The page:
Anyway, there’s not much actually happening to me today, which is why I’ve spent a chunk this post talking about TV.  I just feel that nothing works out and am feeling depressed and lethargic.

6 thoughts on “Small Achievements, God, and Star Trek

  1. I know that’s true, but I can’t accept it emotionally. I just think, “I should be doing a seven hour day with two hours of commuting (studying Torah during that) and some writing when I get home” and then it just seems inadequate even though I know I’m not up to that.


  2. Star Trek – I used to be a real Trekkie — was obsessed with Star Trek as a child — and watched the first ever series (that dates me!) on a little black and white TV at home. Some years ago at a school fete I found DVD copies of the whole first series including the pilot. Have you ever watched the first series? First episode aired in 1966. Although these are now dated I do think that they have never been surpassed by the more recent films and remakes. You won’t get sex or bad language in these – (the series was considered ground breaking in airing TV’s first interracial kiss) they were altogether from a much more innocent age (I wish sometimes I could go back in time…) But nevertheless the first series are quality films addressing contemporary issues of the time and well worth watching if you have never seen them. https://en.wikipedia.org/wiki/Star_Trek:_The_Original_Series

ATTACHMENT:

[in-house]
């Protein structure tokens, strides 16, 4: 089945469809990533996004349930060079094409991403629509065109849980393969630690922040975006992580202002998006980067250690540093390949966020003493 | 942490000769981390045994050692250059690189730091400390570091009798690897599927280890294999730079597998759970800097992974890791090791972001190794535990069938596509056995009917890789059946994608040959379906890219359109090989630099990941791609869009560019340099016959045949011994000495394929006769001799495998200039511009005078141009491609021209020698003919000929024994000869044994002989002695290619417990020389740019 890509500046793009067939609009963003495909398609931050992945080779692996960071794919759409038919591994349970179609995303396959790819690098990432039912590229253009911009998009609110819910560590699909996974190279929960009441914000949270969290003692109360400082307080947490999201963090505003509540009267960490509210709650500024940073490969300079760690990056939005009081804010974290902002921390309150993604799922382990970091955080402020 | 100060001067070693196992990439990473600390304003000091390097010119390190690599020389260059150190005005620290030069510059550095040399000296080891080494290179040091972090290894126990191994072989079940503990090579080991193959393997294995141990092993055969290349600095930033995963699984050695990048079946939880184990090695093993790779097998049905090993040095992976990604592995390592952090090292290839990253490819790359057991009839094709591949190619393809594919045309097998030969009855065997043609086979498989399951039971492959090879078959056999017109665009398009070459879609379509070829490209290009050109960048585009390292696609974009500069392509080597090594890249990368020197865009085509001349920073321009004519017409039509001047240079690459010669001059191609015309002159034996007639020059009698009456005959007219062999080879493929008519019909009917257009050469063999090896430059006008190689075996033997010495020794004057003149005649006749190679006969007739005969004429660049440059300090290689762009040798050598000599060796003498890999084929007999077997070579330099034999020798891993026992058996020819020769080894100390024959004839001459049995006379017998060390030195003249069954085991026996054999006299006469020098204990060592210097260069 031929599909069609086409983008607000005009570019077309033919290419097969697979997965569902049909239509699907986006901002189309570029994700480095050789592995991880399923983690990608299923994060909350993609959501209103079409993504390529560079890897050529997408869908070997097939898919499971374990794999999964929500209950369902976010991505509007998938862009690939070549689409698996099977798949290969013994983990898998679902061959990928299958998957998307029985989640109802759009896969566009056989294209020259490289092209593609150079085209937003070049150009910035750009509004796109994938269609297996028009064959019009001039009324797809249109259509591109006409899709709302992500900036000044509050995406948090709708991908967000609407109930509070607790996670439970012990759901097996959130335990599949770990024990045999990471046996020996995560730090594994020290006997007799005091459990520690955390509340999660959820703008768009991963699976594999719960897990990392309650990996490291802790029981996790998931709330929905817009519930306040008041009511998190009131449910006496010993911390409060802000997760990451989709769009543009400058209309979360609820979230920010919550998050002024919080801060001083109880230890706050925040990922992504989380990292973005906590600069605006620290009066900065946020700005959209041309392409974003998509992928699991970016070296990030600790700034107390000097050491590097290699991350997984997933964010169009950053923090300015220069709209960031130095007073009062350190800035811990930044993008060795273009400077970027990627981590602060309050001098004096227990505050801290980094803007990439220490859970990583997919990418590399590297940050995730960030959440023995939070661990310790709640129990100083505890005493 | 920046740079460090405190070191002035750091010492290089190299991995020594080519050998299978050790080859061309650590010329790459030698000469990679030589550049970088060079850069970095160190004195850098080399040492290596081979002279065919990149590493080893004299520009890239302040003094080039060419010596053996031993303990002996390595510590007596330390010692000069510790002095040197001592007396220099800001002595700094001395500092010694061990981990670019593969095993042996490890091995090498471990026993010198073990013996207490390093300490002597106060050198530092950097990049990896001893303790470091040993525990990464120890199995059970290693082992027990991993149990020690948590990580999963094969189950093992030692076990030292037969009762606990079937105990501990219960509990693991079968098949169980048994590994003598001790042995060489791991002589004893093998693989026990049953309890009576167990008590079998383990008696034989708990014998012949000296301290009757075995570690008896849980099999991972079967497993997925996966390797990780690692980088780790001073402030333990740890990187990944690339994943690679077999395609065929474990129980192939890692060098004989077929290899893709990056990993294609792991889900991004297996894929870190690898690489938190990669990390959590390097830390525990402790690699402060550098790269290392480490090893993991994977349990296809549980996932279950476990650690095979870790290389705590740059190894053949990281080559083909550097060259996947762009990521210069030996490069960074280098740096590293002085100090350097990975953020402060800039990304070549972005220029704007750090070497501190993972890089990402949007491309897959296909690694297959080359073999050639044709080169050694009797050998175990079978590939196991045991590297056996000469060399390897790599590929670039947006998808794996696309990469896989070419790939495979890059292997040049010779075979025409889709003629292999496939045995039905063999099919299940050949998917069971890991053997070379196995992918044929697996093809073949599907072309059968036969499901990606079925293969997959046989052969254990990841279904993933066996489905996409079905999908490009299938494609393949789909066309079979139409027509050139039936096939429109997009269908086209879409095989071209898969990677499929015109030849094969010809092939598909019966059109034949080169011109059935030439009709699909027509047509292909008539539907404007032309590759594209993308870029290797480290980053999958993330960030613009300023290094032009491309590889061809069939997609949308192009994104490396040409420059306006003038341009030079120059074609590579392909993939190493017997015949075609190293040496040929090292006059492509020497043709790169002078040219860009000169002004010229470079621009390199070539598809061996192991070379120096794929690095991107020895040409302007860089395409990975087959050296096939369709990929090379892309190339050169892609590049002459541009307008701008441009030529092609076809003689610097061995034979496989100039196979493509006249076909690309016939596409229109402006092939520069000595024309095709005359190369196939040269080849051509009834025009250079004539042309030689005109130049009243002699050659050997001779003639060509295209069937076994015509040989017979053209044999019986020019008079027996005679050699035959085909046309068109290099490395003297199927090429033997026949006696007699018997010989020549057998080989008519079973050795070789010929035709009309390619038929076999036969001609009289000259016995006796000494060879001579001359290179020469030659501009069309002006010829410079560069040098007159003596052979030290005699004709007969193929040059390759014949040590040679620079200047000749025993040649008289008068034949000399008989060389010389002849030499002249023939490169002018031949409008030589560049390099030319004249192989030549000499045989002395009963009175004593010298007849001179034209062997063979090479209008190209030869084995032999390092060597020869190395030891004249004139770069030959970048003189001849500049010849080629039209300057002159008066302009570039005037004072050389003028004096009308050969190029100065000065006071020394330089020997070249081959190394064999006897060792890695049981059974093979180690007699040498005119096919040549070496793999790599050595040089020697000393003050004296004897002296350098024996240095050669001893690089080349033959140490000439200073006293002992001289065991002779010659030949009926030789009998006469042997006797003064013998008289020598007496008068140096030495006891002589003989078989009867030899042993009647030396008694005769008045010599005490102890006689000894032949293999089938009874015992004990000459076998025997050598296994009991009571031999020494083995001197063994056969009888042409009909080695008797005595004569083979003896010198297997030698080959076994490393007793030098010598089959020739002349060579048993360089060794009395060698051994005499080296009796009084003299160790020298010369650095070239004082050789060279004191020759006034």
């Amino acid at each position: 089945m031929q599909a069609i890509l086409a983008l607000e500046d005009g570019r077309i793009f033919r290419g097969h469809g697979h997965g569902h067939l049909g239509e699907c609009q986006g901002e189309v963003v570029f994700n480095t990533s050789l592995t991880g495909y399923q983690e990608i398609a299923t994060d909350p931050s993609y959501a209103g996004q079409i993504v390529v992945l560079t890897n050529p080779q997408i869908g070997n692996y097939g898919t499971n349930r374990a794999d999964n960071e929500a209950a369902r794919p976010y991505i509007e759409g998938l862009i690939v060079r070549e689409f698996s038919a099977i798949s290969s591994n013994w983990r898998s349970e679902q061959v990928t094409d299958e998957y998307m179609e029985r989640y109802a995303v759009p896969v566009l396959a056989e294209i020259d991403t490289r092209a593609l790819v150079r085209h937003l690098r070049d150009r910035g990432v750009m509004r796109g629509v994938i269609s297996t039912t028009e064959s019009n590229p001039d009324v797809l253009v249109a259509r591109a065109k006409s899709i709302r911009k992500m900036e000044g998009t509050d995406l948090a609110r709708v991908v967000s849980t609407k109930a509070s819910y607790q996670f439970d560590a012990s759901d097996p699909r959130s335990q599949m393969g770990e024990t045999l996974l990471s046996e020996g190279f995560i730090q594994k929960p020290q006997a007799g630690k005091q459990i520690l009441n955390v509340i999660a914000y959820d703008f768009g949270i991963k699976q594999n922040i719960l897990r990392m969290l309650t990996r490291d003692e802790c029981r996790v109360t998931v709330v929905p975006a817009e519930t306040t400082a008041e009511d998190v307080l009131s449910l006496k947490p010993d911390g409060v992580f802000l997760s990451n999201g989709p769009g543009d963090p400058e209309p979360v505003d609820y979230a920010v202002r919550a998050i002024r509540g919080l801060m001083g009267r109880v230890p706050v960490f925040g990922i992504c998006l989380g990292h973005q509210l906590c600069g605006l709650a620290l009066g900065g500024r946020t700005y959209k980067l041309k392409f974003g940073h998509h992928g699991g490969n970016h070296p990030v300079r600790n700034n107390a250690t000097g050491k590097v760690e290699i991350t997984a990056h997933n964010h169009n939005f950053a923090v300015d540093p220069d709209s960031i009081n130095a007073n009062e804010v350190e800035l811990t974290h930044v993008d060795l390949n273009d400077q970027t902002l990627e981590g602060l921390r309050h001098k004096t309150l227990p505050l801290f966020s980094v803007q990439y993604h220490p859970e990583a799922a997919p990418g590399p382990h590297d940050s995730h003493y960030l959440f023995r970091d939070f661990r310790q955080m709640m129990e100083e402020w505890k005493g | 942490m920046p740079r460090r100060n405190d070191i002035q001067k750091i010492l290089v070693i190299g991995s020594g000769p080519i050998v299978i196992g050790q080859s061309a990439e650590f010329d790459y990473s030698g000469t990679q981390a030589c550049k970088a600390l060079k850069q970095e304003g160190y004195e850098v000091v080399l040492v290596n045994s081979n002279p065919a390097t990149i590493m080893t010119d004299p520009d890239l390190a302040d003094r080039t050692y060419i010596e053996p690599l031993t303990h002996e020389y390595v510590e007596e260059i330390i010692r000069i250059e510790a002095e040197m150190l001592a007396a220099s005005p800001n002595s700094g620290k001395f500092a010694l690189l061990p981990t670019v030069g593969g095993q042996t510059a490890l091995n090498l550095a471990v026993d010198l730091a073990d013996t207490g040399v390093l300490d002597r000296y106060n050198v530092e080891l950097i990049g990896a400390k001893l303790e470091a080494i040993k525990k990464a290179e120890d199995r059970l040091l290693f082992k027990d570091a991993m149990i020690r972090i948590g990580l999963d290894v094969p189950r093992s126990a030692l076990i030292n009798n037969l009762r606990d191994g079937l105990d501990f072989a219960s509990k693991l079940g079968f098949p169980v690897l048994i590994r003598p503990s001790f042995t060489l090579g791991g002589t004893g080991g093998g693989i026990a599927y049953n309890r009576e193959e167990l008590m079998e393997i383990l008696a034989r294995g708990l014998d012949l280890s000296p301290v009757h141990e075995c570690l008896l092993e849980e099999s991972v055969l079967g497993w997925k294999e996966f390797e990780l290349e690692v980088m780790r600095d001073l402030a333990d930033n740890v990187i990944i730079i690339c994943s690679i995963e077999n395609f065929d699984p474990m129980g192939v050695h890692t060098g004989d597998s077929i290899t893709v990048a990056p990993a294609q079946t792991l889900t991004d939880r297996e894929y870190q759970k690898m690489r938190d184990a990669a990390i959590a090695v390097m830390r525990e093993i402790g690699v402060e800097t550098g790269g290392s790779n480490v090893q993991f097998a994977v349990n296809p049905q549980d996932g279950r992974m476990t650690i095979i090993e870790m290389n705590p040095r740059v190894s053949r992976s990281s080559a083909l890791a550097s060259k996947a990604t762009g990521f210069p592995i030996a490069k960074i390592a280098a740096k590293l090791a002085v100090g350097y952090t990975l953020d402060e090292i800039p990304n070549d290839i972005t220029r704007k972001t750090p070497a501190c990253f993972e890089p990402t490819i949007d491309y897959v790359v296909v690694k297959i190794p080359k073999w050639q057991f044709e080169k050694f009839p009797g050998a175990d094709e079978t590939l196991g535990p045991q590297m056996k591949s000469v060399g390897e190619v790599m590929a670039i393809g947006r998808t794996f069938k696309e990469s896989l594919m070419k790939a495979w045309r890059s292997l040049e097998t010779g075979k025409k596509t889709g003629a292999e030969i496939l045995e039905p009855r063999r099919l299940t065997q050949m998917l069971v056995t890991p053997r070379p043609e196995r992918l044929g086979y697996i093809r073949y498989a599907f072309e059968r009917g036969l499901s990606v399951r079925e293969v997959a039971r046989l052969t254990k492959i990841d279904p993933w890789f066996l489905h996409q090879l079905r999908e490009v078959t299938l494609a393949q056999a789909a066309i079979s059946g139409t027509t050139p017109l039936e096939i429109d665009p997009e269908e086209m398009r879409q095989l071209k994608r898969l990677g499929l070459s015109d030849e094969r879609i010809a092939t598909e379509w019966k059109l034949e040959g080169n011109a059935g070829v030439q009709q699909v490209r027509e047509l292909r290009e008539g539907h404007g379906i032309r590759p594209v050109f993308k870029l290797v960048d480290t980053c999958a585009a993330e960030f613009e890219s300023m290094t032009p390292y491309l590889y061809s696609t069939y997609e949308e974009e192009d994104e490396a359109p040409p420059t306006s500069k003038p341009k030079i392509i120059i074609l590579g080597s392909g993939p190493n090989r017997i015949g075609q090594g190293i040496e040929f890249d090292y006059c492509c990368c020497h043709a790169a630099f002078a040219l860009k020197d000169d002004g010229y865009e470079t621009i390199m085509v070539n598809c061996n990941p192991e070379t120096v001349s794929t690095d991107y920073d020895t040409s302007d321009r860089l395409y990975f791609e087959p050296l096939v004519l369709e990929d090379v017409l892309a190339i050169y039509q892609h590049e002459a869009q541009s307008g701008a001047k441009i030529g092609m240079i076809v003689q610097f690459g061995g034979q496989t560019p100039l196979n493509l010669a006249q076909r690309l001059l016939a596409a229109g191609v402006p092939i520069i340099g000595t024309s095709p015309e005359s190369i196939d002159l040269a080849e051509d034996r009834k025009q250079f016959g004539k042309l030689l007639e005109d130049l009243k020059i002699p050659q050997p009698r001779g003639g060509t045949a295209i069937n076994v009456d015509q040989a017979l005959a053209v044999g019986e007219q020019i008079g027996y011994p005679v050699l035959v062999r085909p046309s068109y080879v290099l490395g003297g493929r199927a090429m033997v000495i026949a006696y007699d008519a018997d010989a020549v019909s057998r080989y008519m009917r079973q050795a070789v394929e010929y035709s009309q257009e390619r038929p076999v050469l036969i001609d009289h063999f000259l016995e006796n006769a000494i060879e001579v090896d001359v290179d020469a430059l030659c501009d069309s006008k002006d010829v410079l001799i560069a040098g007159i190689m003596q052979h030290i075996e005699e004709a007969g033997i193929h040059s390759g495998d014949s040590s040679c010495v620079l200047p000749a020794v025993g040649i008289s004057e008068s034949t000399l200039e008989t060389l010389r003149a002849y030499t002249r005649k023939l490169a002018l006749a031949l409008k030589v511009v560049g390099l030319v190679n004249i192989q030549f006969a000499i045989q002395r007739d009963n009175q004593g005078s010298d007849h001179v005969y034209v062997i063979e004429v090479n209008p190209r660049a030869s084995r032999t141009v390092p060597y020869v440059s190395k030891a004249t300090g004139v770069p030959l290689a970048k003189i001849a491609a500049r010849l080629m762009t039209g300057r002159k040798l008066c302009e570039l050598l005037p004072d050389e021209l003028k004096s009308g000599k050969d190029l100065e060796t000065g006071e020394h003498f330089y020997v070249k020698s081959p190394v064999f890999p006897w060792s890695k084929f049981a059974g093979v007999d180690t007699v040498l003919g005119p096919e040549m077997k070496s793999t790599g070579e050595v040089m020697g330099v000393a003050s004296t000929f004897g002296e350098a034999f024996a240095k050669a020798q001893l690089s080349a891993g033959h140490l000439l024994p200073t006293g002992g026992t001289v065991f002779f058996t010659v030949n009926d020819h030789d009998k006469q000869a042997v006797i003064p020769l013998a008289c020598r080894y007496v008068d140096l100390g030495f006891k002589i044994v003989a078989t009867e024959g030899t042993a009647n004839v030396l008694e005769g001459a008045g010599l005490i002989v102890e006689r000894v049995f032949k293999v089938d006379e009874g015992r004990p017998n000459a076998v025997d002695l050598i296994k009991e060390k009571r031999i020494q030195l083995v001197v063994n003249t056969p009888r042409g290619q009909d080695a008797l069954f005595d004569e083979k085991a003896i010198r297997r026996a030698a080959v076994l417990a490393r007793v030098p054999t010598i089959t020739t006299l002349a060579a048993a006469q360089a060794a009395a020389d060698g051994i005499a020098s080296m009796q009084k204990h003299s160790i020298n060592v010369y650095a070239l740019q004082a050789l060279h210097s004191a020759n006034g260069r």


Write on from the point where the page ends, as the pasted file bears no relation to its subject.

God’s love – This may be too personal but I do wonder whether you feel loved by your parents and your family unconditionally and simply for who you are – not for what you can achieve? If you don’t then you probably find it difficult to love yourself in this way. And if you cannot love yourself it is not surprising you find it difficult to accept that God loves you. It is my belief that God loves us unconditionally for ourselves – anything less would not be perfect love, and God is perfect.